SUNDAY TIMES ARTICLE ON OUR CLIENT, TELJOY : ”THINKING OUT THE BOX RECREATES TELJOY ONLINE”

Two decades ago it would have been difficult to walk into a major South African mall without coming across the red displays and TV-stacked shelves of a Teljoy store.

But the company, which started as a TV-rental business 48 years ago, has been falling off the radar. Now its new CEO, Rami Sassen, is taking the retro brand name digital.

“The business has really become an online retail store. We have no more branches and we don’t only rent out televisions,” Sassen said this week.

Teljoy, which offered TV rentals at R1 a day when it started, has expanded with other electronics items, as well as kitchen and household appliances, furniture and car seats for children — all available to rent, with the option to own after a stipulated period.

“No one thought you could rent out furniture online, but furniture has been absolutely amazing. We’re looking at growing our range with garden furniture and office furniture.

“We’re not afraid to bring in more products. A lot of the customers come to us and say: ‘Are you renting X, Y and Z?’ We say: ‘No, but watch this space.’ And we go tie up some good deals,” Sassen said.

When Theo Rutstein, the nephew of hotel magnate Sol Kerzner, started Teljoy in 1969, there was no TV service in South Africa. When he had the first TV set installed in 1974, the company had about 150,000 subscribers lined up.

From Dallas to cellphones

One of Rutstein’s fondest memories was an encounter with a woman who called Teljoy at 7pm on a Tuesday to repair her television because Dallas was on at 8pm.

“She was really very upset, so I said to her, ‘Where do you live?’ She said she lived in an apartment in Berea.

“I said, ‘You know what? It’s on my way home. I’ll drop off a portable set for you. It will be black-and-white but at least you will be able to watch,'” Rutstein said.

In 1987 Teljoy was listed on the JSE and expanded into the cellular business during the ’90s. It was unable to manage its fast-growing number of subscribers and was sold to Vodacom in 1999.

Vodacom was unsure what to do with the television-rental side of the business, so Rutstein bought it back and downscaled its operations.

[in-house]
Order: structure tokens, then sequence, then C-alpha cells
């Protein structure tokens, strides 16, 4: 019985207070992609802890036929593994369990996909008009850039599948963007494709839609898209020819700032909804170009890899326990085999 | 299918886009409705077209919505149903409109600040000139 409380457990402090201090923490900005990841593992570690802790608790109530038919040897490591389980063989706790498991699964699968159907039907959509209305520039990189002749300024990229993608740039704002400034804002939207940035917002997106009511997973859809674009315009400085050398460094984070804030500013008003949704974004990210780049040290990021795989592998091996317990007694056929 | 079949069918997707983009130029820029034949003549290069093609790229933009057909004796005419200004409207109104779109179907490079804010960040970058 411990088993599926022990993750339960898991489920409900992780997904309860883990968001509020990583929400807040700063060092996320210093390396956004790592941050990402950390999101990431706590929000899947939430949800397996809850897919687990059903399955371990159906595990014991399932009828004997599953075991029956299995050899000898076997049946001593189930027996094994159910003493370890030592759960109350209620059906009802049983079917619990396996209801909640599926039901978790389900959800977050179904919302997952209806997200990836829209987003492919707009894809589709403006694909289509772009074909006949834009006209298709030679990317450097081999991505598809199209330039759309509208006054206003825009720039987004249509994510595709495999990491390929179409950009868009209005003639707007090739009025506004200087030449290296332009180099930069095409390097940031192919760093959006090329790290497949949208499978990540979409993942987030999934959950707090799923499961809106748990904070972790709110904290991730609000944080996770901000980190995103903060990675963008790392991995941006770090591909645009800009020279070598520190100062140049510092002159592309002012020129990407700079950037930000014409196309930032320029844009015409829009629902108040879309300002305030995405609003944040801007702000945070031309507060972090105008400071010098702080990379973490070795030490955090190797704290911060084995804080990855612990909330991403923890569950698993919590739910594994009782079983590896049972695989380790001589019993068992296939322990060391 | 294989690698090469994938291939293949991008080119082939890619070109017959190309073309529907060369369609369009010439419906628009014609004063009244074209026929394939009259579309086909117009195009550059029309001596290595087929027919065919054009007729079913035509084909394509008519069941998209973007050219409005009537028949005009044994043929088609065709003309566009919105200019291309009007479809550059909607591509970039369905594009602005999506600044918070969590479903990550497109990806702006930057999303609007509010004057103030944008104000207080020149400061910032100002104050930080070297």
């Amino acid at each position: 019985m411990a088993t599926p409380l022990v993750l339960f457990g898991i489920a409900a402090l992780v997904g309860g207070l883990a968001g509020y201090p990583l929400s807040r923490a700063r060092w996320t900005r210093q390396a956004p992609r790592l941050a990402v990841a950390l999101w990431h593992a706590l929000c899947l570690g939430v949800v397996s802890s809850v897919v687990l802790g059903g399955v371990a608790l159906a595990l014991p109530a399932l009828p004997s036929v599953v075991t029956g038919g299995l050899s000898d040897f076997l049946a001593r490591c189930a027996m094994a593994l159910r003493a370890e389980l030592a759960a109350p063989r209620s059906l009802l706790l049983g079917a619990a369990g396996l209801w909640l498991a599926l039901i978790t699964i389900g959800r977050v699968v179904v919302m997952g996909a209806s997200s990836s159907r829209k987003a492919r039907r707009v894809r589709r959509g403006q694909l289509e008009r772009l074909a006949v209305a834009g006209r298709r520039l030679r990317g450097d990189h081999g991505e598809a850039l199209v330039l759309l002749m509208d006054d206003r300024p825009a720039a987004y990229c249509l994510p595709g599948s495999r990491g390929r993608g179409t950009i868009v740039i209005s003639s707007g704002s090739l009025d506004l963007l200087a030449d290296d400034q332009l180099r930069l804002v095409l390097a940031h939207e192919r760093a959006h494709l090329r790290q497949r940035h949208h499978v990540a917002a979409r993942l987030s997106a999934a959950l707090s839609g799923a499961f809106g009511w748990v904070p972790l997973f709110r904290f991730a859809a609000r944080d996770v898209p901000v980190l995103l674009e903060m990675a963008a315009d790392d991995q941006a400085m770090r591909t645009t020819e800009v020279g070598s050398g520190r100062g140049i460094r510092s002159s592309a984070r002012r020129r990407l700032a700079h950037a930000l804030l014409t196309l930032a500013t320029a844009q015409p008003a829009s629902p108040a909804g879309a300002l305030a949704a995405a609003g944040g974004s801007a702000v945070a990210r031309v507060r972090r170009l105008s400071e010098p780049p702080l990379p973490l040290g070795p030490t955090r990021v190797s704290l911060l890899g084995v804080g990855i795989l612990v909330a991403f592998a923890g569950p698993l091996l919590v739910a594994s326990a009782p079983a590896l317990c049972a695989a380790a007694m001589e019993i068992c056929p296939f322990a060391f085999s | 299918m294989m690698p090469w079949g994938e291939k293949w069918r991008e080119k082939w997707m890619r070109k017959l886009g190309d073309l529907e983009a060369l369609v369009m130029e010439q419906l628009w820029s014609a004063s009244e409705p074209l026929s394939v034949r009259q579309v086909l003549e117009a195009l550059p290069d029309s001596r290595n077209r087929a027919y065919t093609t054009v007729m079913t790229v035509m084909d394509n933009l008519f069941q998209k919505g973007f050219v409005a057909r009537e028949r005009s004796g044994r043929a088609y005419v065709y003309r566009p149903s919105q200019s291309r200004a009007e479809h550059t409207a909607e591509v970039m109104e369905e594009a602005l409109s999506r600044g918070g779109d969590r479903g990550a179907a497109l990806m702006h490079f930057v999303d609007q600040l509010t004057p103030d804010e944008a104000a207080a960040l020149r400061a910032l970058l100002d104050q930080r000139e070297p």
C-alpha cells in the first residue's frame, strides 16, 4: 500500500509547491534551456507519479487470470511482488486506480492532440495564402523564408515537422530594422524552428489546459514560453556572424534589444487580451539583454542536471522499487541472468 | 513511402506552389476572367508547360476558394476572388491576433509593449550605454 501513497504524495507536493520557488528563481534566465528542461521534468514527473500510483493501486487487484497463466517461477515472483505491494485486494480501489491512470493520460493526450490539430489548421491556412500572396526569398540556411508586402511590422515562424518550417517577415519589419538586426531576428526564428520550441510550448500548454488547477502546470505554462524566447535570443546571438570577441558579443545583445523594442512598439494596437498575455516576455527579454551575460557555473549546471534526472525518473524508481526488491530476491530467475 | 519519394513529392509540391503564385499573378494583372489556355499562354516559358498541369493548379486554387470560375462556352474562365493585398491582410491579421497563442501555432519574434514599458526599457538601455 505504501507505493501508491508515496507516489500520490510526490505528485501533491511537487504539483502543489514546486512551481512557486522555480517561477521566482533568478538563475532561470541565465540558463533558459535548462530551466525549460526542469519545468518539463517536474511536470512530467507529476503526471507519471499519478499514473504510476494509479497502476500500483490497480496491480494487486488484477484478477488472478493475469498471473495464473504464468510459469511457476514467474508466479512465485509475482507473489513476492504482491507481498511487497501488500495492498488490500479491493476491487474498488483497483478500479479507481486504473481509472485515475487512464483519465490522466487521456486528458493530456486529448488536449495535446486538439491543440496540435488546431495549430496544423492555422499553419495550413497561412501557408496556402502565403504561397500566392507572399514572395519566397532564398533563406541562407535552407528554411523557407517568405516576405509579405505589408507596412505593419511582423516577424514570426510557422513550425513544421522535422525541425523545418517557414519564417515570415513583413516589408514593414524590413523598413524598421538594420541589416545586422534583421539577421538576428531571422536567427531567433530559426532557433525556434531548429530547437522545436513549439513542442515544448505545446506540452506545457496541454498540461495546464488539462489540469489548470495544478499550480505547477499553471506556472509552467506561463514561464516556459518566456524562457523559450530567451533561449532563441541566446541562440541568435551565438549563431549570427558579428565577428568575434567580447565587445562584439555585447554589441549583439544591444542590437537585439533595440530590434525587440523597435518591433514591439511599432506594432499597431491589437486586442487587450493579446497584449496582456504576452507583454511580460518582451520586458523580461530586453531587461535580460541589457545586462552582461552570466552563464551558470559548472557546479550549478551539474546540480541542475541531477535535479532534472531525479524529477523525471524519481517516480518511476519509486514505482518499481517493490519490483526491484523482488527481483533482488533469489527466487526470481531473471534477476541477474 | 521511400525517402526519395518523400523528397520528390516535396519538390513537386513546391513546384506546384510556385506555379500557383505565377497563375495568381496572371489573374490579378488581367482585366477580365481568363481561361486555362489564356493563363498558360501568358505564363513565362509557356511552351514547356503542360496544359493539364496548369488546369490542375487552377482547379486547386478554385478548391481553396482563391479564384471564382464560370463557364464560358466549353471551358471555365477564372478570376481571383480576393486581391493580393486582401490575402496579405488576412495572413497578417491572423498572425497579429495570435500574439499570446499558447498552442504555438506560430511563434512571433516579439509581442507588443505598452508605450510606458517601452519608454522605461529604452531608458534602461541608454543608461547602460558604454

At its peak, Teljoy had 55 retail outlets and about 400,000 subscribers. Today it rents out and services about 100,000 assets.

The company’s rent-to-own business model, targeting consumers who would ordinarily buy big-ticket items like fridges and the latest TVs on credit, provides monthly rents that consumers can upgrade, downgrade or cancel when they wish.

Teljoy repairs its products, while insurance is included in its rents.

“[If] your child hits a cricket ball [around the house] and it breaks the television, you phone up Teljoy. If we can’t repair it, we’ll replace it. No issue,” said Sassen.

Might capitalise on downturn

The rent-to-own method of financing furniture and electronics might appeal to cash-strapped consumers.

Investment analyst Chris Gilmour said Teljoy could do well if it exploited South Africa’s poor economic growth.

“Consumers are cash-strapped and unemployment is rising. Teljoy’s model is very compelling for people who just don’t have the money to buy this kind of equipment. If we were to see the rand dropping significantly from current levels – and I think it is likely that that’s going to happen — the prices of those items could rise quite steeply. That would open the doors for the likes of Teljoy to capitalise on that,” Gilmour said.

But for Teljoy to cash in, it must get its pricing right.

Independent retail analyst Syd Vianello said renting to own would only sit well with consumers if they could clearly see its value.

“The price of televisions has fallen so much over the years that generally people tend to save up and just go and buy them for cash. It’s all about the price for the rental versus the price you pay to purchase the product outright and how you feel about it.

“Television sets quickly become technologically inferior because of new developments, so it is possible that [Teljoy] could find a niche where people are prepared to rent to [upgrade to] a better model in two years,” Vianello said.

Gilmour said Teljoy’s marketing would play a role in how much it grew in coming years. In its slower years the company marketed new products to existing customers.

Sassen said: “We don’t have the massive budgets that our competitors have for billboards and television [adverts]. We advertise through digital marketing, but also word of mouth.”

Even with its modest marketing budget, Sassen said there had been an upswing in new business in recent months. He was confident Teljoy had cracked the management of its rental book.

“We haven’t got a fortune of competition doing the rental model because it is a risk. But we’ve perfected this over 48 years and no one really understands our model and we understand it,” said Sassen.

Its lean online operation, with 140 people at three distribution points in Johannesburg, Cape Town and Durban, will also save costs that its competitor retailers, such as Makro and Game, must consider.

According to Gilmour, online retailers have had limited success in South Africa because of the country’s expensive internet costs and poorly managed logistics.

If Teljoy could nail the logistics of its operation with a growing customer base, it would be another feather in its cap, he said.

“Shopping is becoming more and more of a drudge these days, in terms of parking and so many other things. If it can be done online it really makes a huge difference [to the consumer],” Gilmour said.

This article was first published by Business Live on 23 July 2017.